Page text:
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Sinai plane crash: unusual noise and heat flash detected

US media have reported that a heat flash was picked up by an infrared satellite over the Sinai Peninsula at the time of the crash. The black box recorders taped unusual noises on the flight deck, say Russian sources.

The black box flight recorders on board the Metrojet Airbus A321 picked up an unusual noise on the flight deck as the plane flew over the Sinai Peninsula, Russia's Interfax agency reported on Tuesday.

"Before the moment of the disappearance of the aircraft from radar screens, sounds are recorded which are not characteristic of a normal flight," Interfax quoted an unnamed security source in Cairo as saying.

Shortly before Sunday's disaster, pilots and air traffic controllers held normal conversations, with no evidence of irregularities on board the flight from Sharm el-Sheikh to St Petersburg in Russia, the agency reported.

The Russian passenger jet crashed at dawn on Sunday, killing all 224 people aboard.

US satellites recorded a heat flash over Sinai at the time of the crash, several US television networks reported, but there was no evidence of a rocket launch.

One US official ruled out a missile strike on the plane because neither a launch nor an engine burn had been detected.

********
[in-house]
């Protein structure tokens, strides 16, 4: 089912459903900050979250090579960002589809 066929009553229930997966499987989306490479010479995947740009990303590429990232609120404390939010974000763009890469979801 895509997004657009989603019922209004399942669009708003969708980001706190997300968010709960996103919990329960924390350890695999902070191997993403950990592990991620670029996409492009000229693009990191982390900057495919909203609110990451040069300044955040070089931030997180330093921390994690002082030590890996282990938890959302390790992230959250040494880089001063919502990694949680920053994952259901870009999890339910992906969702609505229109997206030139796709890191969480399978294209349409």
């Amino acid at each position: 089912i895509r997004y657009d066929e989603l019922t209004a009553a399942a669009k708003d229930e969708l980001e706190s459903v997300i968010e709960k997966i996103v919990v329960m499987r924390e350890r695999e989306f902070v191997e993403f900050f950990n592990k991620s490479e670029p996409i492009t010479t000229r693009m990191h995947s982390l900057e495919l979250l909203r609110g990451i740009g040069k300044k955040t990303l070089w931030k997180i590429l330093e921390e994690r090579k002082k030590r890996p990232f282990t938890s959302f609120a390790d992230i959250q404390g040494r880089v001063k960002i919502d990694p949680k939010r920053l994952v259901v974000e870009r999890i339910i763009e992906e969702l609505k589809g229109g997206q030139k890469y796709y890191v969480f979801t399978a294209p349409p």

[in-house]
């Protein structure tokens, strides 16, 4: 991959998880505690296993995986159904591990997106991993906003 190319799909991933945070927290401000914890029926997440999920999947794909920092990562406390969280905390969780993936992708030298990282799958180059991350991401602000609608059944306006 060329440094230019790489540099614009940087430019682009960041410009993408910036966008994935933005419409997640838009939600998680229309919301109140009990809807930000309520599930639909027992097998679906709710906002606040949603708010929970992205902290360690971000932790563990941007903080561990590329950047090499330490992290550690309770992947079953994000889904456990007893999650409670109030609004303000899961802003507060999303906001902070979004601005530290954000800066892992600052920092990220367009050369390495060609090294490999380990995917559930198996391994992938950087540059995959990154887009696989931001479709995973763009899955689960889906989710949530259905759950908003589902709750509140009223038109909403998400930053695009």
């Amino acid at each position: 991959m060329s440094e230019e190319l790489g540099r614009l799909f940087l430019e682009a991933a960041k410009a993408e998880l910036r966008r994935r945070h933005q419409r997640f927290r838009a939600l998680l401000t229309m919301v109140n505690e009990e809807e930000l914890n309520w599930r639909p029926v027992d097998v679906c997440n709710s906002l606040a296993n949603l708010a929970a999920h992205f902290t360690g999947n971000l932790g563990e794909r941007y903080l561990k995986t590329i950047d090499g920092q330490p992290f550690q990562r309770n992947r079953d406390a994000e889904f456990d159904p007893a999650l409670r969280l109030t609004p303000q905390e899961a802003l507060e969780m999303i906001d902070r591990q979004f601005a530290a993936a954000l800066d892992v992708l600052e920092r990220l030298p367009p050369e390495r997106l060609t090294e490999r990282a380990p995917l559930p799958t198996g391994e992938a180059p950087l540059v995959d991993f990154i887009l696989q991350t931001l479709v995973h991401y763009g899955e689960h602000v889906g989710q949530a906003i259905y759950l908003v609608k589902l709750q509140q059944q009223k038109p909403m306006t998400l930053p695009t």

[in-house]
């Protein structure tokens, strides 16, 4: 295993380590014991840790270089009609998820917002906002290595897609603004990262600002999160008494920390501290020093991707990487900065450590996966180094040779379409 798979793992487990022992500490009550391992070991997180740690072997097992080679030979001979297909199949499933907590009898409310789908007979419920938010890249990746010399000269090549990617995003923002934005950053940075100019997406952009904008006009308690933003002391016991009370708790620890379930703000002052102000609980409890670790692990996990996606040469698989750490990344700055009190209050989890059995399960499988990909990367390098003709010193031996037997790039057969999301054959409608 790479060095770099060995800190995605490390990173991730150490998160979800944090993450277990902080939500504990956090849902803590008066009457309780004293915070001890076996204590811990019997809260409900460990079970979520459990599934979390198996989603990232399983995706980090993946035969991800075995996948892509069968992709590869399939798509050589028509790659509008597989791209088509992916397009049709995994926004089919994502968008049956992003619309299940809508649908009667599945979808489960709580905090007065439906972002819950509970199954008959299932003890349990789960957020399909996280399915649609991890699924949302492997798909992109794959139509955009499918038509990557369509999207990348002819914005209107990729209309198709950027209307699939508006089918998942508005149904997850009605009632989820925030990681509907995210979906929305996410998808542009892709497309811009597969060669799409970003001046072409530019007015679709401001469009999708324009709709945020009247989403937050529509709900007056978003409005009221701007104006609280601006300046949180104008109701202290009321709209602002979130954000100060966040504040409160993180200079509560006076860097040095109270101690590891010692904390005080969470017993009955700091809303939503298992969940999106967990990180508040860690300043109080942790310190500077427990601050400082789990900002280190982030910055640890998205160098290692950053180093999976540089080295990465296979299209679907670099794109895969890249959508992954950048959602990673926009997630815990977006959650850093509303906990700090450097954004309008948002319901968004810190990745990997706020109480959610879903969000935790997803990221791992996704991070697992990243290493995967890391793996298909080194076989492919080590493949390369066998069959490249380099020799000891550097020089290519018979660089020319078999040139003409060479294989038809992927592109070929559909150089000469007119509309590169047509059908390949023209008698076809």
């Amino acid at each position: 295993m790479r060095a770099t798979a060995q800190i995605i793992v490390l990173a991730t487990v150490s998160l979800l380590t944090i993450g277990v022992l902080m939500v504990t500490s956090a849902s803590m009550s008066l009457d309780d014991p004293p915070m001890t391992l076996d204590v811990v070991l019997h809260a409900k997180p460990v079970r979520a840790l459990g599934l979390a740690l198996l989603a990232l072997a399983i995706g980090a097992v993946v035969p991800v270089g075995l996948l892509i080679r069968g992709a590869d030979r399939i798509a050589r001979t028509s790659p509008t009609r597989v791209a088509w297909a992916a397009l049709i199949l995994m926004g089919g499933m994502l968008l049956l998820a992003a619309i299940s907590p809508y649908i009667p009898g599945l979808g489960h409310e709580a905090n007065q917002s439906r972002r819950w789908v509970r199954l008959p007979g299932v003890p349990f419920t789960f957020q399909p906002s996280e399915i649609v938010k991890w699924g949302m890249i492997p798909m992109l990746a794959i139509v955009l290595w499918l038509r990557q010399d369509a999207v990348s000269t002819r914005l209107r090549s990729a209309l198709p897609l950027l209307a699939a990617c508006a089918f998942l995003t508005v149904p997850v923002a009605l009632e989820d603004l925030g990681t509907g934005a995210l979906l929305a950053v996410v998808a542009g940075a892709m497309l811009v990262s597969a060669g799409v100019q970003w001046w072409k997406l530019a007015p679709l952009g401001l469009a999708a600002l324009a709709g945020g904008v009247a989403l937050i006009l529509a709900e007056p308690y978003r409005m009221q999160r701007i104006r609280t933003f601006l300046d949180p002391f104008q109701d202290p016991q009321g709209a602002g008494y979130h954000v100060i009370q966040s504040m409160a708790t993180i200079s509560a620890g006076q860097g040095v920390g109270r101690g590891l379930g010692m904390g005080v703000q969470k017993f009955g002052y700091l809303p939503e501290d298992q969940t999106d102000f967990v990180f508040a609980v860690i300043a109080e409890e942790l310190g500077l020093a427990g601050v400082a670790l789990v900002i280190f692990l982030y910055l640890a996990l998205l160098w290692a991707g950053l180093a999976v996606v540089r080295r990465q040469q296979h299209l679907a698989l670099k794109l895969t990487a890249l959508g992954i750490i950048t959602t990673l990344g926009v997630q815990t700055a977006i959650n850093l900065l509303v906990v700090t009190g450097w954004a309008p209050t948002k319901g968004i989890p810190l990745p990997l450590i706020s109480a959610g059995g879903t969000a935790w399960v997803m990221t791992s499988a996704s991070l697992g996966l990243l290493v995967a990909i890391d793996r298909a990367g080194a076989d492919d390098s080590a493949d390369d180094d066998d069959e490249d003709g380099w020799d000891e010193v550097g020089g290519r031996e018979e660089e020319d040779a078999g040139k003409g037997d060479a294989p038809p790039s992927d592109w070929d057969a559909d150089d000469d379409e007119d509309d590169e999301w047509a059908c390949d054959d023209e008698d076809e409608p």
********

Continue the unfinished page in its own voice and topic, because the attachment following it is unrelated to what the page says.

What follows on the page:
The infrared activity that was detected could mean many things, including a bomb or that an engine on the plane exploded because of a malfunction.

Aviation analyst Paul Beaver told The Associated Press that the heat picked up by the satellite "indicates that there was a catastrophic explosion or disintegration of the airplane," but it does not reveal what caused it. "It doesn't tell us if it was a bomb ... or if somebody had a fight in the airplane with a gun - there is a whole raft of things that could happen in this regard," he added.

Egypt's civil aviation ministry said there were no facts to substantiate assertions that the airliner had broken up in mid-air.

But spokesman Mohamed Rahmi confirmed that no distress call had been received before the crash.

Experts from Egypt, Russia and Ireland - where the plane was registered - were expected to conclude their last field inspection at the crash site on Tuesday.

Officials say it would take several months for the joint investigation team to produce the final report.

Meanwhile on Tuesday, Russia continued to bring bodies of the victims home.

mm/jm (AFP, AP, Reuters)

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